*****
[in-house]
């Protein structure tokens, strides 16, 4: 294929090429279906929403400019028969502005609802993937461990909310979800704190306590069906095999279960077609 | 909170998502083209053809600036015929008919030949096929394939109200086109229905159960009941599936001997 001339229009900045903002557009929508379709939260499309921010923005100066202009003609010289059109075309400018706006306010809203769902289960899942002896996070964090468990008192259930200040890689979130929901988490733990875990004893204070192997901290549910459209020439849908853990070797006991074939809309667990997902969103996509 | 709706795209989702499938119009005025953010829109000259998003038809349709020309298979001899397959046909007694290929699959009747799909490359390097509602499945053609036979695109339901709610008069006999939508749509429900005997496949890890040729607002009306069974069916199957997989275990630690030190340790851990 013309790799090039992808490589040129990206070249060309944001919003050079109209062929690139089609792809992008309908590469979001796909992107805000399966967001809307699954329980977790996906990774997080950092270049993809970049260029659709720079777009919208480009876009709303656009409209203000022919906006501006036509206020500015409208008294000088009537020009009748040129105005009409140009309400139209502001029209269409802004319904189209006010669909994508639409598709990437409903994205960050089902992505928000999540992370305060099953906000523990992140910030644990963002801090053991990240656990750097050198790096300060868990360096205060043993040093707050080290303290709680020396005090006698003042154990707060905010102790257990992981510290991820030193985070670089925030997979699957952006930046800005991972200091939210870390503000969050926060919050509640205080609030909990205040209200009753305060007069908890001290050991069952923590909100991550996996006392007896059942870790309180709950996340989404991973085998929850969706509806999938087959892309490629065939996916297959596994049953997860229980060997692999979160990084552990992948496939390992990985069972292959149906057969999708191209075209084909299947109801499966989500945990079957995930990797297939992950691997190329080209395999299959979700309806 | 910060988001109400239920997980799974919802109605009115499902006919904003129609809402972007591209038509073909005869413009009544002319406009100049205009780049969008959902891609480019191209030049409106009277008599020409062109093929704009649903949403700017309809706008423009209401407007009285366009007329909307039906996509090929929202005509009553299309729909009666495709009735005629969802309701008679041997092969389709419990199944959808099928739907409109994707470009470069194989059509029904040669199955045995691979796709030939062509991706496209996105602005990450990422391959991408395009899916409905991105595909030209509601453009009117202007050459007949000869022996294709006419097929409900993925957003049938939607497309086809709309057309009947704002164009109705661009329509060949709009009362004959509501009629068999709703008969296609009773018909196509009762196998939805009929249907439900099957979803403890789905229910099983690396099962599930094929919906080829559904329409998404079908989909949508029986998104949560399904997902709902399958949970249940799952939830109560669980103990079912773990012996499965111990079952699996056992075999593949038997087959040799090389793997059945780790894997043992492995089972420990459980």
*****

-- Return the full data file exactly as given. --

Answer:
[in-house]
């Protein structure tokens, strides 16, 4: 294929090429279906929403400019028969502005609802993937461990909310979800704190306590069906095999279960077609 | 909170998502083209053809600036015929008919030949096929394939109200086109229905159960009941599936001997 001339229009900045903002557009929508379709939260499309921010923005100066202009003609010289059109075309400018706006306010809203769902289960899942002896996070964090468990008192259930200040890689979130929901988490733990875990004893204070192997901290549910459209020439849908853990070797006991074939809309667990997902969103996509 | 709706795209989702499938119009005025953010829109000259998003038809349709020309298979001899397959046909007694290929699959009747799909490359390097509602499945053609036979695109339901709610008069006999939508749509429900005997496949890890040729607002009306069974069916199957997989275990630690030190340790851990 013309790799090039992808490589040129990206070249060309944001919003050079109209062929690139089609792809992008309908590469979001796909992107805000399966967001809307699954329980977790996906990774997080950092270049993809970049260029659709720079777009919208480009876009709303656009409209203000022919906006501006036509206020500015409208008294000088009537020009009748040129105005009409140009309400139209502001029209269409802004319904189209006010669909994508639409598709990437409903994205960050089902992505928000999540992370305060099953906000523990992140910030644990963002801090053991990240656990750097050198790096300060868990360096205060043993040093707050080290303290709680020396005090006698003042154990707060905010102790257990992981510290991820030193985070670089925030997979699957952006930046800005991972200091939210870390503000969050926060919050509640205080609030909990205040209200009753305060007069908890001290050991069952923590909100991550996996006392007896059942870790309180709950996340989404991973085998929850969706509806999938087959892309490629065939996916297959596994049953997860229980060997692999979160990084552990992948496939390992990985069972292959149906057969999708191209075209084909299947109801499966989500945990079957995930990797297939992950691997190329080209395999299959979700309806 | 910060988001109400239920997980799974919802109605009115499902006919904003129609809402972007591209038509073909005869413009009544002319406009100049205009780049969008959902891609480019191209030049409106009277008599020409062109093929704009649903949403700017309809706008423009209401407007009285366009007329909307039906996509090929929202005509009553299309729909009666495709009735005629969802309701008679041997092969389709419990199944959808099928739907409109994707470009470069194989059509029904040669199955045995691979796709030939062509991706496209996105602005990450990422391959991408395009899916409905991105595909030209509601453009009117202007050459007949000869022996294709006419097929409900993925957003049938939607497309086809709309057309009947704002164009109705661009329509060949709009009362004959509501009629068999709703008969296609009773018909196509009762196998939805009929249907439900099957979803403890789905229910099983690396099962599930094929919906080829559904329409998404079908989909949508029986998104949560399904997902709902399958949970249940799952939830109560669980103990079912773990012996499965111990079952699996056992075999593949038997087959040799090389793997059945780790894997043992492995089972420990459980």